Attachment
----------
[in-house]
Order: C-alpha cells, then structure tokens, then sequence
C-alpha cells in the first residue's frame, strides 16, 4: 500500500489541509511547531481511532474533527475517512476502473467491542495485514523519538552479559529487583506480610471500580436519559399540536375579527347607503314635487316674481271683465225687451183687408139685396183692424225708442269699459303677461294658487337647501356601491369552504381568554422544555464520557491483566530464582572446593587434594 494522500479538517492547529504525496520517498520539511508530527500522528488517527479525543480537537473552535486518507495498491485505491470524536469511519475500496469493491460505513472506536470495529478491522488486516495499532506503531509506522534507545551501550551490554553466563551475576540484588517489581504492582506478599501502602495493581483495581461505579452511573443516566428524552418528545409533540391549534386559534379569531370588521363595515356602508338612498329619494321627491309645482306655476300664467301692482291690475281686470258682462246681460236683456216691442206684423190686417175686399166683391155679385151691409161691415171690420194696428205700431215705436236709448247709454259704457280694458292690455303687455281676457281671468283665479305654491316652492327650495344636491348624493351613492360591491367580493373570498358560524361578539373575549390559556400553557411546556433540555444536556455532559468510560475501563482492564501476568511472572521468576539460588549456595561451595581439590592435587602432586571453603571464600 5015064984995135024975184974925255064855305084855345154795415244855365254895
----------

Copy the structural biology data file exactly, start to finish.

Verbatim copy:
[in-house]
Order: C-alpha cells, then structure tokens, then sequence
C-alpha cells in the first residue's frame, strides 16, 4: 500500500489541509511547531481511532474533527475517512476502473467491542495485514523519538552479559529487583506480610471500580436519559399540536375579527347607503314635487316674481271683465225687451183687408139685396183692424225708442269699459303677461294658487337647501356601491369552504381568554422544555464520557491483566530464582572446593587434594 494522500479538517492547529504525496520517498520539511508530527500522528488517527479525543480537537473552535486518507495498491485505491470524536469511519475500496469493491460505513472506536470495529478491522488486516495499532506503531509506522534507545551501550551490554553466563551475576540484588517489581504492582506478599501502602495493581483495581461505579452511573443516566428524552418528545409533540391549534386559534379569531370588521363595515356602508338612498329619494321627491309645482306655476300664467301692482291690475281686470258682462246681460236683456216691442206684423190686417175686399166683391155679385151691409161691415171690420194696428205700431215705436236709448247709454259704457280694458292690455303687455281676457281671468283665479305654491316652492327650495344636491348624493351613492360591491367580493373570498358560524361578539373575549390559556400553557411546556433540555444536556455532559468510560475501563482492564501476568511472572521468576539460588549456595561451595581439590592435587602432586571453603571464600 5015064984995135024975184974925255064855305084855345154795415244855365254895